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AAA Music | 4 July 2022

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SHOW OF HANDS – Centenary

| On 14, Aug 2014

SHOW OF HANDS - Centenary - Words & Music Of The Great War

Over sixteen million soldiers and civilians died in The First World War, with a devastating effect on Britain. For four brutal years soldiers experienced horror, humour, comradeship, drunkenness and exhilaration in the trenches.

Two popular and fine actors, Jim Carter (Downton Abbey) and his wife Imelda Staunton (Harry Potter), have joined the respected West Country acoustic trio Show of Hands to commemorate the starting of the First World War with a double CD called Centenary, which was released on 30th June, 2014.

Phil Beer, Steve Knightley, and Miranda Sykes, from Show of Hands, provide guitar, fiddle, double bass, tenor guitar and octave mandolin for the tracks and the well known folk guests who join them include Geoffrey Lakeman, Rex Preston, Chris Hoban, Paul Downes, Ed Rennie and Andy Cutting.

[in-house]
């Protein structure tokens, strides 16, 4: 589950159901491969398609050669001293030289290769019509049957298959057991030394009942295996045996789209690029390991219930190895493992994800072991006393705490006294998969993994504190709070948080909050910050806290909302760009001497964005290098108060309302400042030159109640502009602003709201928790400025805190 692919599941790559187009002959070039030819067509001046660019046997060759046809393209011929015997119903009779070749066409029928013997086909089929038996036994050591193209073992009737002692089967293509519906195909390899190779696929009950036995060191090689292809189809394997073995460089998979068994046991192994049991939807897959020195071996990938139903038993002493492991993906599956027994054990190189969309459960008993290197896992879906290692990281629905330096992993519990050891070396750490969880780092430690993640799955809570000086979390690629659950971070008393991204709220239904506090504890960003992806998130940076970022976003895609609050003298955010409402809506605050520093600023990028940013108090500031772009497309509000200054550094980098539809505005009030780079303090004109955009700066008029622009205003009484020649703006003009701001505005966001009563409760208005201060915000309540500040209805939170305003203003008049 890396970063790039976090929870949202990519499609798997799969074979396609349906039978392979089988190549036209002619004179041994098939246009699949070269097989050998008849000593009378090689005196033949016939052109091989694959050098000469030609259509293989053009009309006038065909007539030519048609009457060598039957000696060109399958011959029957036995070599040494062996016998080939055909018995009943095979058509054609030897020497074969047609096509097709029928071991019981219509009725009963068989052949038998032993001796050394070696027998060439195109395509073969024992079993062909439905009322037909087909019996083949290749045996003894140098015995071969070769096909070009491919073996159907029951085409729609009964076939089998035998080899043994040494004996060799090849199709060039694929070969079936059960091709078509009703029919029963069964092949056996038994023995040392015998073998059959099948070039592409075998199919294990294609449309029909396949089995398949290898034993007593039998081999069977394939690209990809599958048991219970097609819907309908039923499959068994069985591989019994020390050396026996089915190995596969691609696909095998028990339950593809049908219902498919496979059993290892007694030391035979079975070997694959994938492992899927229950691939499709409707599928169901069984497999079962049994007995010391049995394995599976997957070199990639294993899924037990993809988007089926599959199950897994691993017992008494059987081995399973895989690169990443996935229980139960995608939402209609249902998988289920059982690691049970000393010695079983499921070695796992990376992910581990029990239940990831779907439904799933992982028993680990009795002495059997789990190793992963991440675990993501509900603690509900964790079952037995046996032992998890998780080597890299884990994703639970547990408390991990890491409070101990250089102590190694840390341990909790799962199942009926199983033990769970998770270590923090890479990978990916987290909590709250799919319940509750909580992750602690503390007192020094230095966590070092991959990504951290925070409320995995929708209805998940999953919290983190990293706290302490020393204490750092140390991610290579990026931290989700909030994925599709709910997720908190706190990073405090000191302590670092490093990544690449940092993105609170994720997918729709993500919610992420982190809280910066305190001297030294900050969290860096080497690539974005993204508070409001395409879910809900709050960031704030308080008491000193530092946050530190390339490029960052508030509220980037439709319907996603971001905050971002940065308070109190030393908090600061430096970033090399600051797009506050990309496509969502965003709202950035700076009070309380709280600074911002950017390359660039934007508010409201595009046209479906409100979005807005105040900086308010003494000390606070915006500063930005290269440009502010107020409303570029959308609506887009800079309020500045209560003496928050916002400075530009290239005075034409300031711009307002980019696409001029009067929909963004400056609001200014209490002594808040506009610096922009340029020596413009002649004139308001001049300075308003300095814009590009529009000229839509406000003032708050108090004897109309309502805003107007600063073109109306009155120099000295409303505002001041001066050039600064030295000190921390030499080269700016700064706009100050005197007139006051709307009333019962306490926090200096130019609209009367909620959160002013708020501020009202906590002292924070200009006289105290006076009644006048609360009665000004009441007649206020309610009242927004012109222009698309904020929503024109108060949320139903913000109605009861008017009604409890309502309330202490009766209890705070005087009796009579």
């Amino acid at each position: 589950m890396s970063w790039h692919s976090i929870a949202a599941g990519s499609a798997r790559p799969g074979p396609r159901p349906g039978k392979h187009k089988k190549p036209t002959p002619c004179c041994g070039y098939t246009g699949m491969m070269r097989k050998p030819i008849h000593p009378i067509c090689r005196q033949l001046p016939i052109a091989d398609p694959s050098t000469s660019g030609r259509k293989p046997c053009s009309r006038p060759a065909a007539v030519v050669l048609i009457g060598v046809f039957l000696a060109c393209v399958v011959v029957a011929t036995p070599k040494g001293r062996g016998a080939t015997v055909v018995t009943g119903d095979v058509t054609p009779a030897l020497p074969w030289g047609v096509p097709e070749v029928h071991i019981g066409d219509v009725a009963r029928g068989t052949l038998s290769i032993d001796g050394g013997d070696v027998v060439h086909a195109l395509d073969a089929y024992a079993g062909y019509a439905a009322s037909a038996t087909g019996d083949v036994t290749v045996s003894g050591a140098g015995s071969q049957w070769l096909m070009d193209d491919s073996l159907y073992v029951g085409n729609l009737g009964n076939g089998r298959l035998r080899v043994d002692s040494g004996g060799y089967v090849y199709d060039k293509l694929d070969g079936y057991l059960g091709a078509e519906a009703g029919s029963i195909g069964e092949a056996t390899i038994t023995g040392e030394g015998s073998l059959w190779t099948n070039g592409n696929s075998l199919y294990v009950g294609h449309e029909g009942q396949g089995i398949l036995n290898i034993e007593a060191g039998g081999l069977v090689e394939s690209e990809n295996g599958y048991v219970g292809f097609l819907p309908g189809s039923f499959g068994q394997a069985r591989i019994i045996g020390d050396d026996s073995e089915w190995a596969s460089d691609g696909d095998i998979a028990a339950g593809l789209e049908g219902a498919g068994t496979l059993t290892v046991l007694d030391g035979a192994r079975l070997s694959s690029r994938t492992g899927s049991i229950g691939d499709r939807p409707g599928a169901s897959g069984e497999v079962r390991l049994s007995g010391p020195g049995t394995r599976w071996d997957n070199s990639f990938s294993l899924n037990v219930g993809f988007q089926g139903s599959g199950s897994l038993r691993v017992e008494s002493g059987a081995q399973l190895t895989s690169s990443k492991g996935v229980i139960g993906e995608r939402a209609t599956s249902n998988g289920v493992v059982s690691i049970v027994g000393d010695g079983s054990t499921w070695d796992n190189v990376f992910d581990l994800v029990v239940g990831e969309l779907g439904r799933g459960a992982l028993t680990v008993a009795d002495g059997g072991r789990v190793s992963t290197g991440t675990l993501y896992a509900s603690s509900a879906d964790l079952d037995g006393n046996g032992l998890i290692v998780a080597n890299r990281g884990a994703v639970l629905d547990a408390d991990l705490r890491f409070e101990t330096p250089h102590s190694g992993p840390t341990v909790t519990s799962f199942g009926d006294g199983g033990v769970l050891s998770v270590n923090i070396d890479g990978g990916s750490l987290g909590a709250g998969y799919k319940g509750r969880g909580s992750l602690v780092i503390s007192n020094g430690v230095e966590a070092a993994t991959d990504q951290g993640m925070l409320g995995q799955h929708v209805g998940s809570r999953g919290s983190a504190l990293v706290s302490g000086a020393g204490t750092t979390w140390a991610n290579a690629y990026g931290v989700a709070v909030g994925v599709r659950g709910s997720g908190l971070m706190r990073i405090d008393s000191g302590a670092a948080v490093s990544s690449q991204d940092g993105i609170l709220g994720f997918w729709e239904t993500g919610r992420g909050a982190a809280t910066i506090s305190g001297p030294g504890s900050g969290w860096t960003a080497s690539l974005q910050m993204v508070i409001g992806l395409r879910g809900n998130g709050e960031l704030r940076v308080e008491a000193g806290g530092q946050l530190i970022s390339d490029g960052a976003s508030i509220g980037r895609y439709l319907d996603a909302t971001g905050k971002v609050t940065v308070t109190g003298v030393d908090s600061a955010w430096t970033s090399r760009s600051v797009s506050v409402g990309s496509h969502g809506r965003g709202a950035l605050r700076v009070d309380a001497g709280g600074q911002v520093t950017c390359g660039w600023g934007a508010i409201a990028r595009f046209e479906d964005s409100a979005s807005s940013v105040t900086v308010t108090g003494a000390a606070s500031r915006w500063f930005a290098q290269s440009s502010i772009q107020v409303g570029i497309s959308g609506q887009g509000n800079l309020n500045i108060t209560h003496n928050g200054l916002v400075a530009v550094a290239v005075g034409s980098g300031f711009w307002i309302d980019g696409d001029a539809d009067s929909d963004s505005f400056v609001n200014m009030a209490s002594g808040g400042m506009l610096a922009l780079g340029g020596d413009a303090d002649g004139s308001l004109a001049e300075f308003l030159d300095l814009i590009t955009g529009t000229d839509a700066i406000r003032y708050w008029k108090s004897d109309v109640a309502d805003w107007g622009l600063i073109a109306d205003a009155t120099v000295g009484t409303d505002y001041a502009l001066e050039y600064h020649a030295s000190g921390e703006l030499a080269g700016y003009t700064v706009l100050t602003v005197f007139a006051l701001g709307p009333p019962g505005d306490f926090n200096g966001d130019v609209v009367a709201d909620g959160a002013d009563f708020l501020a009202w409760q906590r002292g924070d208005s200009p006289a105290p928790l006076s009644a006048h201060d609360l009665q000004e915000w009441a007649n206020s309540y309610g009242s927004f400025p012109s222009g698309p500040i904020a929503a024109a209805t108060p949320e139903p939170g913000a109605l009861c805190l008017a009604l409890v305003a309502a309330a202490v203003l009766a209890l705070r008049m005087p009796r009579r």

On CD1 are twenty-two poems read by Jim and Imelda . These contain angry and bitter lines from some of the most prolific poets of the time like Siegfried Sassoon and WB Yeats. Jim reads Wilfred Owen‘s ‘Anthem For Doomed Youth’ and Imelda May Wedderburn Cannan‘s ‘Lamplight.’ ‘I Have A Rendezvous With Death’ was written by Pete Seeger‘s uncle, Alan Seeger, an American volunteer who died in battle. Other songs from the era include ‘Pack Up Your Troubles in Your Old Kit-Bag’ and ‘The Sunshine of Your Smile’.

On CD2 there are fresh versions of classic songs by Show Of Hands and new songs from Steve Knightley including ‘The Gamekeeper’ about a Devon man of the land who returned home from the war. Jackie Oates and Jim Causley finely merge ‘Goodbye-ee’, ‘If You Were the Only Girl in the World’ and ‘The Lovely Nymph’ and Philip Henry‘s  beat box harmonica version of ‘It’s a Long Way to Tipperary’ is hilarious.

The album is a moving insight into being at home and in battle during those dark years. It contains inspired, powerful and extraordinary war poetry and remarkable new music which reflects the emotions of the time.

Anthony Weightman